Wisdom has built her house, she has set up her seven columns; she has dressed her meat, mixed her wine, yes, she has spread her table. She has sent out her maidens; she calls from the heights out over the city: “Let whoever is simple turn in here; to the one who lacks understanding, she says, ‘Come, eat of my food, and drink of the wine I have mixed! Forsake foolishness that you may live; advance in the way of understanding.’”
Brothers and sisters: Watch carefully how you live, not as foolish persons but as wise, making the most of the opportunity, because the days are evil. Therefore, do not continue in ignorance, but try to understand what is the will of the Lord. And do not get drunk on wine, in which lies debauchery, but be filled with the Spirit, addressing one another in psalms and hymns and spiritual songs, singing and playing to the Lord in your hearts, giving thanks always and for everything in the name of our Lord Jesus Christ to God the Father.
Gospel Cycle Cycle B
Jesus said to the crowds: “I am the living bread that came down from heaven; whoever eats this bread will live forever; and the bread that I will give is my flesh for the life of the world.” The Jews quarreled among themselves, saying, “How can this man give us his flesh to eat?” Jesus said to them, “Amen, amen, I say to you, unless you eat the flesh of the Son of Man and drink his blood, you do not have life within you. Whoever eats my flesh and drinks my blood has eternal life, and I will raise him on the last day. For my flesh is true food, and my blood is true drink. Whoever eats my flesh and drinks my blood remains in me and I in him. Just as the living Father sent me and I have life because of the Father, so also the one who feeds on me will have life because of me. This is the bread that came down from heaven. Unlike your ancestors who ate and still died, whoever eats this bread will live forever.”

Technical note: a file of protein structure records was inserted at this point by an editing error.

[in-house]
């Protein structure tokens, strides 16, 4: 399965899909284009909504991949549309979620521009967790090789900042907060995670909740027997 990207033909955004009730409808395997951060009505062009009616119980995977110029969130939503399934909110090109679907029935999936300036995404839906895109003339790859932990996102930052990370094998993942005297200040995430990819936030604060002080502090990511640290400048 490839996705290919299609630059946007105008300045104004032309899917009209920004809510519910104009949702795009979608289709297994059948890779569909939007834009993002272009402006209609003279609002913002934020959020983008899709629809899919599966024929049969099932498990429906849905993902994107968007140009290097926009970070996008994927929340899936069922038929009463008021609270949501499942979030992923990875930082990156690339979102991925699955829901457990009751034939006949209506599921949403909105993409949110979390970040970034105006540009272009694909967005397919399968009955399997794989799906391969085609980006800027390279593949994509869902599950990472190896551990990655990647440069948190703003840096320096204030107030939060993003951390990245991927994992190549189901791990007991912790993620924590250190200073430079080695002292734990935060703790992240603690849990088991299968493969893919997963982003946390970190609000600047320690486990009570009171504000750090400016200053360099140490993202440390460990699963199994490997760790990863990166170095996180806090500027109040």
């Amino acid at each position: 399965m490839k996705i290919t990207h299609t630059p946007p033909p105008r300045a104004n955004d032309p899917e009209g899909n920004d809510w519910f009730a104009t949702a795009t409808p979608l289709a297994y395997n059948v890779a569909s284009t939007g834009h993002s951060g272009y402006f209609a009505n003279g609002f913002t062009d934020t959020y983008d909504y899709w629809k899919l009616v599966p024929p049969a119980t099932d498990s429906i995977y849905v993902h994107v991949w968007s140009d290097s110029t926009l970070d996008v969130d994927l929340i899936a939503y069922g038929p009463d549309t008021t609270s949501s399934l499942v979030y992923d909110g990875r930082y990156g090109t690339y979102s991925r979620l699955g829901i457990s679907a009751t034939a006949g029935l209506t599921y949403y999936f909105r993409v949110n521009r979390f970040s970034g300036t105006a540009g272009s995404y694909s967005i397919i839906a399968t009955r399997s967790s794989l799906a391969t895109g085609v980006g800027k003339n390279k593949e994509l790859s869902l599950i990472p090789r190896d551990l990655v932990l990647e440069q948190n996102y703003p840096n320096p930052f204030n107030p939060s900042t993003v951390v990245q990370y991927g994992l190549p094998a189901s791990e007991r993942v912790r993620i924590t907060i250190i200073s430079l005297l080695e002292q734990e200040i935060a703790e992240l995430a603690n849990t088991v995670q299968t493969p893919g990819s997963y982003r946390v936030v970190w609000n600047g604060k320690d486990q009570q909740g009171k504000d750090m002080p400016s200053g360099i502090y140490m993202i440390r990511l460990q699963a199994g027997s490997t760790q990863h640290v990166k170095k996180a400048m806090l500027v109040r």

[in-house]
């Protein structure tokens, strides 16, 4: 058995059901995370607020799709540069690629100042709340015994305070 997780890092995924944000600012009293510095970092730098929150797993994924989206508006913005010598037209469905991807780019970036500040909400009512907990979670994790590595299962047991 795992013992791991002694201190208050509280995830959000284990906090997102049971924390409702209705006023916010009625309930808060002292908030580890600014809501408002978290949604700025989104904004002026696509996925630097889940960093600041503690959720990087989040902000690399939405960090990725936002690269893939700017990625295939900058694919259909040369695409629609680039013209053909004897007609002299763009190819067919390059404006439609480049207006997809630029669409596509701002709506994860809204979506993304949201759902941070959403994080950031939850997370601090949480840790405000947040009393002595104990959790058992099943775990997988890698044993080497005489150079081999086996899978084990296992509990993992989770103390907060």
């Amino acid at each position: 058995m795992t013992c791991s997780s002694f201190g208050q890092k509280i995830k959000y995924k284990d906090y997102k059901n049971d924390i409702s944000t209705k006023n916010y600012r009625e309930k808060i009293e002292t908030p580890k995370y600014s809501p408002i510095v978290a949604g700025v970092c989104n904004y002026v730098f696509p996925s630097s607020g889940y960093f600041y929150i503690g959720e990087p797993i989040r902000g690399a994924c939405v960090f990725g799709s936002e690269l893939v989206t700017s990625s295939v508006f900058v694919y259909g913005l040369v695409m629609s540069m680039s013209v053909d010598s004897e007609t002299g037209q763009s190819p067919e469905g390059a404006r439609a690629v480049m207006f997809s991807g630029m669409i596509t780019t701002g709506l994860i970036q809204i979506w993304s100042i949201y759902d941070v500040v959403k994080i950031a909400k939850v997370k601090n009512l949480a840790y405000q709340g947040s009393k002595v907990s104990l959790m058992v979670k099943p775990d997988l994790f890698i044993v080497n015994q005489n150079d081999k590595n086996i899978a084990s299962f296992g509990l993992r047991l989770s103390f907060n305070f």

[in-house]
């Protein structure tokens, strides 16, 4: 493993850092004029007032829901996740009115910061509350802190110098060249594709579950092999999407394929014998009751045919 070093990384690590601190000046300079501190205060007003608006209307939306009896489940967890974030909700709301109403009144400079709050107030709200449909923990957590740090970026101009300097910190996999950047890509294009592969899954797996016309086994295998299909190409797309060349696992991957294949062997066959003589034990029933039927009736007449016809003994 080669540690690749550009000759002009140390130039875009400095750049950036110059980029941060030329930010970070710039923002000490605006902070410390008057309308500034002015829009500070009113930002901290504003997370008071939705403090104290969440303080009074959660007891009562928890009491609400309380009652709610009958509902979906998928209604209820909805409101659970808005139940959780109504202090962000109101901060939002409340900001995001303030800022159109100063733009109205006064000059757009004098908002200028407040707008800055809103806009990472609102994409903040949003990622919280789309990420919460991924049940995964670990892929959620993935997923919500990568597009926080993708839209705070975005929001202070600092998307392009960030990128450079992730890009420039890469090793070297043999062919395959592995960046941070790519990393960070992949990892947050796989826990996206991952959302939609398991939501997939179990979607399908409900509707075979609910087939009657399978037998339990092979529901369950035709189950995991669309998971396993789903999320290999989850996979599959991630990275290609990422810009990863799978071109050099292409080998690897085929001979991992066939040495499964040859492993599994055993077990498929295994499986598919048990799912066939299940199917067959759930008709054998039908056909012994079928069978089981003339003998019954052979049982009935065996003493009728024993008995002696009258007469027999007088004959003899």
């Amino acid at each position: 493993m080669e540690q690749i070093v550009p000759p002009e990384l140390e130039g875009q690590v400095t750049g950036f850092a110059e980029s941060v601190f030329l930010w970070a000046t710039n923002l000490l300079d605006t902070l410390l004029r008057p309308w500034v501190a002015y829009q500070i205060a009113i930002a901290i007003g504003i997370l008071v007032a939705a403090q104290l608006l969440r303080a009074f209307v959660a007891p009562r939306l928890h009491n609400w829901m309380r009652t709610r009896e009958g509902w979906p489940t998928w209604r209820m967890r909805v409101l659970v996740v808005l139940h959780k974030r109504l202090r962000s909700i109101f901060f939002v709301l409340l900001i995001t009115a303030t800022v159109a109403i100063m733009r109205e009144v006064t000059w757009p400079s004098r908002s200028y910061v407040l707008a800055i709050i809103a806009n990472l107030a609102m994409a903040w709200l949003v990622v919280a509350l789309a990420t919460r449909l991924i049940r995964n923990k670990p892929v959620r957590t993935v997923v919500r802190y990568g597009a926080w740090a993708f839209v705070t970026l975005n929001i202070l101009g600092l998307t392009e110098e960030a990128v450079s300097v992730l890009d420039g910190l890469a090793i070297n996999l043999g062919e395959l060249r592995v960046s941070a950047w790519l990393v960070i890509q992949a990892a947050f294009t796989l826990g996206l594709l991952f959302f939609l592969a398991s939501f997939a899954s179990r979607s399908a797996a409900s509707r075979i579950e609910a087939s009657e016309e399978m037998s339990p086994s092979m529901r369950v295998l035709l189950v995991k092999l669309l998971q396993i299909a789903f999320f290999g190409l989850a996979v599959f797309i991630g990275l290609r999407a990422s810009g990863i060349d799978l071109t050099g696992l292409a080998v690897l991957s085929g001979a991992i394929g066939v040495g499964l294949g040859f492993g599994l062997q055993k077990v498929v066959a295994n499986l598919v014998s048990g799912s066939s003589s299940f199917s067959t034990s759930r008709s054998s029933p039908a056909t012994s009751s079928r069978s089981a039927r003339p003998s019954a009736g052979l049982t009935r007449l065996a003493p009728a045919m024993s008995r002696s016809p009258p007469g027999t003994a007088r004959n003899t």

Today the readings invite us to live wisely. Wisdom is a gift described in the Old Testament as a deep understanding and comprehension of other people, of things that happen or of situations in which we find ourselves and this wisdom gives us an ability to make choices and act in a way to have a good or a better life.
Wisdom is a practical gift, not just a gift of intellectual understanding. It is important to recognize this gift in our lives. The first reading today, from the Book of Proverbs, speaks of this wisdom.
The Gospel today then helps us understand how this wisdom is present in our accepting of the gift that Jesus gives to us: His body and His blood for the life of the world. Many of His followers could not accept the reality of this gift. Perhaps they did not believe that He is God, perhaps they could not accept the form of the gift, or perhaps there were other causes of their rejection of Jesus. They would not walk with Him anymore.
Part of growing in our Christian faith is coming to the point where we know that we must decide to believe and continue with belief, or we must choose against belief. These situations either deepen our faith or they make our faith less.
The Letter to the Ephesians brings the first reading and the Gospel together when it tells us: Watch carefully how you live, not as foolish persons but as wise… do not continue in ignorance, but try to understand what is the will of the Lord.
If we are to live wisely, we must take the time to reflect on our lives and on any decisions that are necessary in our lives. We must ask the Holy Spirit to give us the gift of Wisdom. Let us be attentive so that we may live.